Heman Chong and Corinna Kniffki
Junebum Park
Wit Pimkanchanapong
Rashid Rana
Sharmila Samant
Chen Shaoxiong
Kiran Subbaiah

7 March - 14 April 2007

Curated by Zoe Butt and Bec Dean

A joint project from the Australian Centre for Photography (Sydney) and the IMA (Brisbane), Heman Chong and Corinna Kniffki (Singapore / Berlin), Junebum Park (Korea), Wit Pimkanchanapong (Thailand), Rashid Rana (Pakistan), Sharmila Samant (India), Chen Shaoxiong (China) and Kiran Subbaiah (India).

Counterterrorism, consumer subversion and visual mischief: Mirror Worlds presents the work of eight artists who reinvent the world and play havoc with reality. Mirror Worlds offers a different world view. Selected from across Asia, the artists in this exhibition use video as an imaginative tool to engage with the contemporary condition. The exhibition invites its audience to interrogate the constant stream of moving images we habitually turn to for news, entertainment and information. From the whimsical to the shocking to the complex, each artwork engages with contemporary life in a state of flux.

Today urban life is veined with visual noise. Branding, advertising, infotainment and marketing gurus stop at nothing to predict the tipping point of the next big thing. But this is not science fiction – it is the time in which we live, when our dreams and anxieties are constantly reflected back to us by a stream of media. Mirrors are everywhere we look.Here the artists use video to address and challenge our image-saturated contemporary condition.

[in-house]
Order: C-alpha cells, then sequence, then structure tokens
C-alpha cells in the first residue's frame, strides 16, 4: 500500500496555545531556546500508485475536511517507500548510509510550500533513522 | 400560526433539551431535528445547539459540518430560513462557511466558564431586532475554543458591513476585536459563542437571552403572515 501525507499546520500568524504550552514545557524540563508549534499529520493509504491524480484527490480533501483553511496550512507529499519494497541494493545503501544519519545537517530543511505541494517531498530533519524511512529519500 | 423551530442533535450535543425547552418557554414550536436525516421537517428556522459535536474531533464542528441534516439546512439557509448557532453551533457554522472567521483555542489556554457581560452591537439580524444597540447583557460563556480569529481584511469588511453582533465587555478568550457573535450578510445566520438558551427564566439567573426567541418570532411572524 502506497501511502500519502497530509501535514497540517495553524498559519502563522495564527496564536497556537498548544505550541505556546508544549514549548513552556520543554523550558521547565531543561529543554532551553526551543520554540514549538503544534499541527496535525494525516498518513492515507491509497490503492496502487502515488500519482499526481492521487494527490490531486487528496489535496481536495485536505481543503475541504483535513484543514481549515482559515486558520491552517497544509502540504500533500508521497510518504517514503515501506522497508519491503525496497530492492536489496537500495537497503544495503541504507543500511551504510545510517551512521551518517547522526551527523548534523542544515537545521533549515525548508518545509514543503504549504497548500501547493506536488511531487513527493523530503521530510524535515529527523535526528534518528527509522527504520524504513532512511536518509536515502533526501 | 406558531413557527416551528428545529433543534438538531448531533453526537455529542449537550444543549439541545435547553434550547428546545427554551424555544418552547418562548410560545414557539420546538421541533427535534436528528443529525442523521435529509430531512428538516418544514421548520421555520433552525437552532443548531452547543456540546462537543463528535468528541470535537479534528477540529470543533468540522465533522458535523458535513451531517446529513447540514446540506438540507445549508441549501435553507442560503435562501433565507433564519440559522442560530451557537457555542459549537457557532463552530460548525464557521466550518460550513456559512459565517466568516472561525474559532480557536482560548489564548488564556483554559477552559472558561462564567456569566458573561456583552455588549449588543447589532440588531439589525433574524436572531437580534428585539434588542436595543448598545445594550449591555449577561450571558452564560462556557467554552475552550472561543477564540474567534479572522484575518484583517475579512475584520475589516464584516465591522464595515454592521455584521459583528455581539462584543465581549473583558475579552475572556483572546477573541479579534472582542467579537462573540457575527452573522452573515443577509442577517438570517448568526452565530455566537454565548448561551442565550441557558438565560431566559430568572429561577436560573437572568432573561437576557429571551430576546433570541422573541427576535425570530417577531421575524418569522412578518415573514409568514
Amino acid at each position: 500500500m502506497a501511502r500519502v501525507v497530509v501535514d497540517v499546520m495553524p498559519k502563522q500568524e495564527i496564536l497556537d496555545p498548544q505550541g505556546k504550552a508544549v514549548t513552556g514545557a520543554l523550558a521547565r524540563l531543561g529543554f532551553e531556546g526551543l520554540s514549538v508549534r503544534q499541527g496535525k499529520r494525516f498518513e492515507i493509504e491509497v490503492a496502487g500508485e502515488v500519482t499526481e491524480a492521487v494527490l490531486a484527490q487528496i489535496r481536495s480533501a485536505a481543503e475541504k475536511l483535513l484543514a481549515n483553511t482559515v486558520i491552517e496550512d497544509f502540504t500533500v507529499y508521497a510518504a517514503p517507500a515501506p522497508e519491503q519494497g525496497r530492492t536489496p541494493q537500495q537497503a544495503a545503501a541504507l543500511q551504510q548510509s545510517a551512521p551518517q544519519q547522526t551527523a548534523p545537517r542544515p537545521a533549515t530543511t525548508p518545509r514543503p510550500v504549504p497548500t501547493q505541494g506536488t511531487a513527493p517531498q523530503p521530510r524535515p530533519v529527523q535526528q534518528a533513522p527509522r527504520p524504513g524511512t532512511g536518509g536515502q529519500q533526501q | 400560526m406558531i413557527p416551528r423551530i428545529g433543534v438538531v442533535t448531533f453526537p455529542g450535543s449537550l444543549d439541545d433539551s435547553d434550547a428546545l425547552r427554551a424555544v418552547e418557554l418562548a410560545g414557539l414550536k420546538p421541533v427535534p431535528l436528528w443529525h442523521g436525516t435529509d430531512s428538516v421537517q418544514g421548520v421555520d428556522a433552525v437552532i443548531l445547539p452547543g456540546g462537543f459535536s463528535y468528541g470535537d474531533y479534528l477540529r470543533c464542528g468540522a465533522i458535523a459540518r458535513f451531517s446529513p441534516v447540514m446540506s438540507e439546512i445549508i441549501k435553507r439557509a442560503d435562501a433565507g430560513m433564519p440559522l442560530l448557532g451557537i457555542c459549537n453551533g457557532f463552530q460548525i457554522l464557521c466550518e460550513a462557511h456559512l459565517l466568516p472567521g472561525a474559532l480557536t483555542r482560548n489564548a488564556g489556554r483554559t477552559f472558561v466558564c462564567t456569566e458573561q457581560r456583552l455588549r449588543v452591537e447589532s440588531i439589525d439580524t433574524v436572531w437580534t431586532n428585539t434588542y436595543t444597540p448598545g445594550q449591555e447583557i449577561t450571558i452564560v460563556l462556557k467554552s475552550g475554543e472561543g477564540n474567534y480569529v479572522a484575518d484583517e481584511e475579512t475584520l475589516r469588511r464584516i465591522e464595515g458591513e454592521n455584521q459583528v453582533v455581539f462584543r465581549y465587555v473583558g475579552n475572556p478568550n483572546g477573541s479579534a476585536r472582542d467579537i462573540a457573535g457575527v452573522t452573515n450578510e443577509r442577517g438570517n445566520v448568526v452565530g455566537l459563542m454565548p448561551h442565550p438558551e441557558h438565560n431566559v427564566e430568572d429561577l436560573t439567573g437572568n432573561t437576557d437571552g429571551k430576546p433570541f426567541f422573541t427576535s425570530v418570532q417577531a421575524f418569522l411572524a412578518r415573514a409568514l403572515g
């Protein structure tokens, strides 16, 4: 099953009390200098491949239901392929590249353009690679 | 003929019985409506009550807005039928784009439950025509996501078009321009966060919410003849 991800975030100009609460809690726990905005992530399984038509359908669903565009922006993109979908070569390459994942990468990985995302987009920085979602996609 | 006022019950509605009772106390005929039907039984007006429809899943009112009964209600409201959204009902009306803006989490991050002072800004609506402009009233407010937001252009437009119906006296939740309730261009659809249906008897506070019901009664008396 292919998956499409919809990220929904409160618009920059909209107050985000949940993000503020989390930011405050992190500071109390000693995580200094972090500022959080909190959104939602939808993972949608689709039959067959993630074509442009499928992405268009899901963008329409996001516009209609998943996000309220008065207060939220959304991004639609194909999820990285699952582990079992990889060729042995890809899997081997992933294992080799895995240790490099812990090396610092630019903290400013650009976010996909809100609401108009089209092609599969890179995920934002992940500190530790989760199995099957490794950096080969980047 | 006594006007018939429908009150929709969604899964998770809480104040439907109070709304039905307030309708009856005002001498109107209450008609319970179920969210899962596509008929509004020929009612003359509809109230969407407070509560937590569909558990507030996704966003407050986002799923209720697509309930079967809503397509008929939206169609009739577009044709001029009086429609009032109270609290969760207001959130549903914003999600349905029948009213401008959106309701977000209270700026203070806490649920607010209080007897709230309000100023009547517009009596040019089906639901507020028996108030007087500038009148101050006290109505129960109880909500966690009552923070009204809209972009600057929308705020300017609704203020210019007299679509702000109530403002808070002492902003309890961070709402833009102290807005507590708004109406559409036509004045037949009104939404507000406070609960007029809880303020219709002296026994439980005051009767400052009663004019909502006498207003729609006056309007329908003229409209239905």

The Korean artist Nam June Paik is credited alongside Andy Warhol with originating the artistic use of video. However the broad emergence of video art in many parts of Asia is a relatively recent phenomenon. And though rigorous debate about contemporary approaches to the medium in this region is only beginning, the work itself is currently enjoying international exposure and success.

One of the most striking characteristics of contemporary art in Asia is its interest in reconciling the traditional values of the past with the shifting values of the present. Video technology is used intuitively to engage with the accelerated pace of an increasingly globalised world. While skyscrapers and complexes rise up across the region, many artists question rapid transformation. The video works in Mirror Worlds tackle such pressing issues as the blending of cultural practices, consumerism, the speed of urban change, and modern warfare and terrorism. Inventive and often subversive, the artists reflect on the present using techniques ranging from simple visual ploys and deliberately contrived situations to complicated computer animation in order to play havoc with reality.